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JURY FINDS GENERAL MOTORS WILLFULLY BREAKS THE LEMON LAW

 JURY FINDS GENERAL MOTORS WILLFULLY BREAKS THE LEMON LAW
 GLENDALE, Calif., July 27 /PRNewswire/ -- The following is being issued by Taylor & Hodges:
 A Norwalk, Calif., Superior Court jury has unanimously found that General Motors (GM) (NYSE: GM) willfully violated the rights of Rafael and Maria Michel under California's "Lemon Law." The Michels were represented by the Glendale law firm of Taylor and Hodges.
 The jury awarded Mr. and Mrs. Michel a total of $33,000, of which $22,000 was assessed as a civil penalty against the "Big 3" manufacturer (GM) for its repeated refusal to refund the Michels their money even after their vehicle had been out of service for repairs for a total of 182 days (about six months) in the first 10 months of ownership.
 The 1989 Chevrolet S-10 Blazer was purchased new from Gateway Chevrolet of La Mirada, Calif. It displayed several remarkable defects. Ironically, the Michels had traded in their Toyota Corolla in order to get into the larger GM Blazer only to find themselves driving a Toyota Corolla rental car while they waited for the dealer to repair the numerous defects on their new Chevy Blazer.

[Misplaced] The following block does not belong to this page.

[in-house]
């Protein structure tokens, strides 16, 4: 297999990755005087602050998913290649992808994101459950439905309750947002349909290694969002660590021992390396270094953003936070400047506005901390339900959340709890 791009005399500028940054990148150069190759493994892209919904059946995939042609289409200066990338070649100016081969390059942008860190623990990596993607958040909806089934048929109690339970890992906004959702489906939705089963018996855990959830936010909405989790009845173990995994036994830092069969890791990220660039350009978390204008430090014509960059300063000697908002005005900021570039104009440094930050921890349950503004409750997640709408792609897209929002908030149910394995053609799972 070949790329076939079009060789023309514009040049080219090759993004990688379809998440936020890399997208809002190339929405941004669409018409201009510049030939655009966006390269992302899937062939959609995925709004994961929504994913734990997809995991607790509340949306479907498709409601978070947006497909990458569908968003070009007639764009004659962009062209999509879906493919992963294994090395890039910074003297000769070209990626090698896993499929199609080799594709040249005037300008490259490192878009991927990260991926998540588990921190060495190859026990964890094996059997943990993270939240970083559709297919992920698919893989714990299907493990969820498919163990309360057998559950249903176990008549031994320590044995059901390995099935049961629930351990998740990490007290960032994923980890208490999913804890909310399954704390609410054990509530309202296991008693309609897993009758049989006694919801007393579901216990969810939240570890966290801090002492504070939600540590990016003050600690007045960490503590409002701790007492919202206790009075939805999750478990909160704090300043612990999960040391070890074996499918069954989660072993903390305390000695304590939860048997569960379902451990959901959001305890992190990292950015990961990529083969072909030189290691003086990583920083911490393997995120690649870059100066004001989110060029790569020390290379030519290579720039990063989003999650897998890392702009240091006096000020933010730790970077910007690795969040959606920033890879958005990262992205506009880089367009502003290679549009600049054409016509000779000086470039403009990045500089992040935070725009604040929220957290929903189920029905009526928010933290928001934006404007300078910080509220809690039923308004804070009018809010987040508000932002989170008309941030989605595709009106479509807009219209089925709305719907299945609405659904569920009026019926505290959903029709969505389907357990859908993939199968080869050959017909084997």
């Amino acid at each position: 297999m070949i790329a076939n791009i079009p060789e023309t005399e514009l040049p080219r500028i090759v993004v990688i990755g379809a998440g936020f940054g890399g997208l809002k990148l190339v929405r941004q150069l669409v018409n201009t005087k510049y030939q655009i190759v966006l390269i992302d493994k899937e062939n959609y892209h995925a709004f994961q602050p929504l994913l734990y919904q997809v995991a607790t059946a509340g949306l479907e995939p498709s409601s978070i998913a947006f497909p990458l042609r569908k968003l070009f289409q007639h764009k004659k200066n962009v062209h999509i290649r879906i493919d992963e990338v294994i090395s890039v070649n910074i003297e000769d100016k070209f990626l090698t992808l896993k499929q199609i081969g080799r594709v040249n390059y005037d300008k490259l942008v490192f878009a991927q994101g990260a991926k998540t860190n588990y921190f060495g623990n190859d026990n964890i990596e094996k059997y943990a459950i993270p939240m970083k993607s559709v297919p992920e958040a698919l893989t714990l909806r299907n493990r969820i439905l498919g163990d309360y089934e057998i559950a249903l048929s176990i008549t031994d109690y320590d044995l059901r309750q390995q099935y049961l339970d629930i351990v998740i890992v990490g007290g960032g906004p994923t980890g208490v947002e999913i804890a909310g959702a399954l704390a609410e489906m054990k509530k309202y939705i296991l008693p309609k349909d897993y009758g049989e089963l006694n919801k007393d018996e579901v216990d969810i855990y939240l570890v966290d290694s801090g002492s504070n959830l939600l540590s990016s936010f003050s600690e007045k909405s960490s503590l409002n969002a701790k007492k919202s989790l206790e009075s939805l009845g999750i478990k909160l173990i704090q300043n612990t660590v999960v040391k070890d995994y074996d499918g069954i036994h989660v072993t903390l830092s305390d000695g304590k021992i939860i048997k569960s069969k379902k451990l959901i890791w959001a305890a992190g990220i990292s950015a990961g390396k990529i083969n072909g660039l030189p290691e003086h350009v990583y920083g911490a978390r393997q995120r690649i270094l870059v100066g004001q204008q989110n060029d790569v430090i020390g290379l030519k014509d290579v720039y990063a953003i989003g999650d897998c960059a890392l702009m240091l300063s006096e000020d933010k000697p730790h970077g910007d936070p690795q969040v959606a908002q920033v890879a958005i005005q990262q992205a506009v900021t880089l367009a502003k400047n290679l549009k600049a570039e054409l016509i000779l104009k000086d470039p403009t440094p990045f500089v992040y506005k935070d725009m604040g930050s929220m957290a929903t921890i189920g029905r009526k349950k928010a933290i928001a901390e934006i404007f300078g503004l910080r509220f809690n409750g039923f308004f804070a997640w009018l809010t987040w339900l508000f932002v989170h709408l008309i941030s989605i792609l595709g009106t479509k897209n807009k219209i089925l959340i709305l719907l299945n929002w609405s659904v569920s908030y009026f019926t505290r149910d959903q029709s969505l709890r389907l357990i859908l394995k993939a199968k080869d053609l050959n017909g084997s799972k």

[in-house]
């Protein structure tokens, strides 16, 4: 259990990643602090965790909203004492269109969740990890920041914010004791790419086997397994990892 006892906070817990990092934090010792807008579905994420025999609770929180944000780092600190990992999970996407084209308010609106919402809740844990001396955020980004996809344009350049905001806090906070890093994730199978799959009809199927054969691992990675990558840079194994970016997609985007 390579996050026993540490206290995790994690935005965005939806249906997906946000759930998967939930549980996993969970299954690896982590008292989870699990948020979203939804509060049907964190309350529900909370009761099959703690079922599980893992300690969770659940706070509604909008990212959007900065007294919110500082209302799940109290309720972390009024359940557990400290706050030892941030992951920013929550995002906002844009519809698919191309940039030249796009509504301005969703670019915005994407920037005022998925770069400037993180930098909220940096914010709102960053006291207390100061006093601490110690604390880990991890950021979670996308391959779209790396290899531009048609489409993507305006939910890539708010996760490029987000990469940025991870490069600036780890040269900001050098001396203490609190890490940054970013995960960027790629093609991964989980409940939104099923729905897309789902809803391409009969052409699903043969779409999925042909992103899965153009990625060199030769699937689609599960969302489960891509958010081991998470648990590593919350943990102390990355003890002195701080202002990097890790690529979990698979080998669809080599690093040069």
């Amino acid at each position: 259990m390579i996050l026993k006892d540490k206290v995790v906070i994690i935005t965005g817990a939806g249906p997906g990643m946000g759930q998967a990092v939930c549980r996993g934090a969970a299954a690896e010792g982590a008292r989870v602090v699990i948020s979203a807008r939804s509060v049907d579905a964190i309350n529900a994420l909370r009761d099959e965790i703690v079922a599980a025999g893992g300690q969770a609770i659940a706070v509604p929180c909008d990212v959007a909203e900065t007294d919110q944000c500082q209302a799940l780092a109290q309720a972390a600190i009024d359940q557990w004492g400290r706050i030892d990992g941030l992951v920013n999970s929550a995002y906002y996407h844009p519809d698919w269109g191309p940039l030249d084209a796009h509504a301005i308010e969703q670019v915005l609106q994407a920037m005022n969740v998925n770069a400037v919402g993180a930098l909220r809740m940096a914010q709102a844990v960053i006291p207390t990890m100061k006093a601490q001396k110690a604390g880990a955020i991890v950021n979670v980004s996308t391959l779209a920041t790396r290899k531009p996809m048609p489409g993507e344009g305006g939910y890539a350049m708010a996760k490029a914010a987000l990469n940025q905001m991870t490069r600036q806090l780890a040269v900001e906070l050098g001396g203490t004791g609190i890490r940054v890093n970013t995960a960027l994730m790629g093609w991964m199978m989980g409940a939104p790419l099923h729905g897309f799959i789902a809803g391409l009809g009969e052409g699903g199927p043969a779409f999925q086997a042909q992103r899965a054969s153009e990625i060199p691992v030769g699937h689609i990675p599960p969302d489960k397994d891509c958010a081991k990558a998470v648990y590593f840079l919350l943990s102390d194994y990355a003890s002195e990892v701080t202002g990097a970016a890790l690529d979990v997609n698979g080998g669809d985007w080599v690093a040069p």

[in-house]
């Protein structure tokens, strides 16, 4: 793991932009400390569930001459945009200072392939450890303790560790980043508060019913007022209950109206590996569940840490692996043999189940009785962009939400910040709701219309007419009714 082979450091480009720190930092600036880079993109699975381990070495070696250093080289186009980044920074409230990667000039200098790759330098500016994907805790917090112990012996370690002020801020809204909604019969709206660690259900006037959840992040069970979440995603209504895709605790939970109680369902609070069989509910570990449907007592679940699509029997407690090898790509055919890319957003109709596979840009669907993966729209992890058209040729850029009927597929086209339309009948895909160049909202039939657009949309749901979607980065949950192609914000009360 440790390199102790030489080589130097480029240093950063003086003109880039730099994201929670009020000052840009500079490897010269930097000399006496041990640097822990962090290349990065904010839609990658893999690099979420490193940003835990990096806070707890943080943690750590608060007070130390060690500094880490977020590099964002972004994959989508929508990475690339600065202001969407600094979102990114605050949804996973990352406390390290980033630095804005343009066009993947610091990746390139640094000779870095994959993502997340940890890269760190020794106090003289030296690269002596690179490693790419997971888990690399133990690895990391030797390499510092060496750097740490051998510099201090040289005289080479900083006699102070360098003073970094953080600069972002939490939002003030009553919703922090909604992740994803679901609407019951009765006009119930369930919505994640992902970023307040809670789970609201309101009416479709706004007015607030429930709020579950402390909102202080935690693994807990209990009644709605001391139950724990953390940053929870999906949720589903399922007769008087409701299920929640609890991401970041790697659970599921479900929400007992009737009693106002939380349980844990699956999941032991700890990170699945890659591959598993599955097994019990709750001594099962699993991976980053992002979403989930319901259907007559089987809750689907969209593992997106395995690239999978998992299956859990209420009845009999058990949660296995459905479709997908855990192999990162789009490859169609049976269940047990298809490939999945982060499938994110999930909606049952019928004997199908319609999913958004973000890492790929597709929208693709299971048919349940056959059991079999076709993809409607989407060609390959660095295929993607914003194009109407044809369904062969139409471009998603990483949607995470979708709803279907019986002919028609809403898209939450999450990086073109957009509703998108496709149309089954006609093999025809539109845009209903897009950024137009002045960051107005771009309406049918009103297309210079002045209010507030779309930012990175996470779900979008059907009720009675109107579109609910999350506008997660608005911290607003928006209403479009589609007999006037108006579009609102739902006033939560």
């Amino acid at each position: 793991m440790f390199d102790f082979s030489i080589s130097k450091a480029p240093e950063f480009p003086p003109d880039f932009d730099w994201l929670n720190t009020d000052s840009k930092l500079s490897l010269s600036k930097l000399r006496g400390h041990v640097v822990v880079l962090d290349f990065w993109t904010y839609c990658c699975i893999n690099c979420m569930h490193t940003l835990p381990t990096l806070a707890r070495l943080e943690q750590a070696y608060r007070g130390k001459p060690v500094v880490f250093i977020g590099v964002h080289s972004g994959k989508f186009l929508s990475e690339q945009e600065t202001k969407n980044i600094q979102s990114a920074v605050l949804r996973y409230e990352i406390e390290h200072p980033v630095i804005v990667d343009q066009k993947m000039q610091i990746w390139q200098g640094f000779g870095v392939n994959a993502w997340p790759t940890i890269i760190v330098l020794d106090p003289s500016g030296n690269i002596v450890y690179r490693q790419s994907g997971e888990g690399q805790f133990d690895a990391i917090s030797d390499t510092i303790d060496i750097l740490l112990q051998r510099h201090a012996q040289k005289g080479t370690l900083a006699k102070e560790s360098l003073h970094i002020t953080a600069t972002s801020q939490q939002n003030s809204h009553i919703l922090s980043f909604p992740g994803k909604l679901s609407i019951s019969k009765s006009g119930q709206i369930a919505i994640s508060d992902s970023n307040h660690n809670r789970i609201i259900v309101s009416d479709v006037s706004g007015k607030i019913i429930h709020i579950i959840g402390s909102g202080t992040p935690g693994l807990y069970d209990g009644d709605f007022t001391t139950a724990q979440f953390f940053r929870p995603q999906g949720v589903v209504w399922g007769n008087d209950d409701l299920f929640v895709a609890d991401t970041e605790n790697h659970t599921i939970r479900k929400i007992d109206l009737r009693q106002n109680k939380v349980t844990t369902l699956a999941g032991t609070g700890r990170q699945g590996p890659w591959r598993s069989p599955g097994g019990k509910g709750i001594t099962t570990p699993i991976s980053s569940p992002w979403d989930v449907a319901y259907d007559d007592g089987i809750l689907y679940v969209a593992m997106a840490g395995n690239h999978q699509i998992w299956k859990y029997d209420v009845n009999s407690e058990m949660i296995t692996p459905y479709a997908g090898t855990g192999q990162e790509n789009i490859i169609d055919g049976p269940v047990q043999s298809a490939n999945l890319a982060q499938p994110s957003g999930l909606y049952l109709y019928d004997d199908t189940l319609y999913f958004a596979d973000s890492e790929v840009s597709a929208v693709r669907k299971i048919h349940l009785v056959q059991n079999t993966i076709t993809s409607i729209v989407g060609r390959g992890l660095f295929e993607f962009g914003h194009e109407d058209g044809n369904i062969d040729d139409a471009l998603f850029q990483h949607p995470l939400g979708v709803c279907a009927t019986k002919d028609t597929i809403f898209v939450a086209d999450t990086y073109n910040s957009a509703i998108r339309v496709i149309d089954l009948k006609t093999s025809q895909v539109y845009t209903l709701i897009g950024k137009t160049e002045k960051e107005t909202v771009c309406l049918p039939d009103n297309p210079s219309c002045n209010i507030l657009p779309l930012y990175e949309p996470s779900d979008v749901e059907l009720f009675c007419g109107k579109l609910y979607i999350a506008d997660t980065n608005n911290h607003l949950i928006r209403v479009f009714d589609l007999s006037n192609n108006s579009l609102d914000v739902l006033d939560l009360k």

The salesman at Gateway represented that the Chevy Blazer had factory air conditioning. In fact, it had no air conditioning at all. He also said that the paint only needed buffing because it had sat on the lot so long, but finally, after much time and denial, the dealer acknowledged that just buffing the paint could not handle the paint and body defects, including bubbling, blisters and delamination. The dealer-installed air conditioner was installed in such a way that it caused the car to stall at idle. Further, the Blazer was sold with no dipstick, and with an engine that had no hole to put a dipstick into. Also, while the vehicle was in for paint and body repair, according to the Gateway Chevrolet service representative, the car doors were left unlocked and the seats were stolen.
 To add insult to injury, the rental car provided to the Michels by Gateway Chevrolet was not paid for by Gateway, and Mr. and Mrs. Michel were sued by the rental company, and faced a judgment for the bill. The small claims court judgment was appealed successfully.
 Glendale Trial Attorney Al Hodges stated, "No doubt the public and any reasonable person would be appalled by the facts of this case in regards to the GM failure to give the consumer satisfaction. Unfortunately, we find this to be typical in the case of GM and is yet another example of GM's corporate policies as practiced on the dealer level: continually designed to wear the consumer down. The result is a customer-relations disaster."
 -0- 7/27/92 R
 /CONTACT: Richard McKinley of Taylor & Hodges, 818-244-3905/
 (GM) CO: General Motors ST: California IN: AUT SU:


BP-EH -- LA009 -- 3589 07/27/92 14:21 EDT
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Date:Jul 27, 1992
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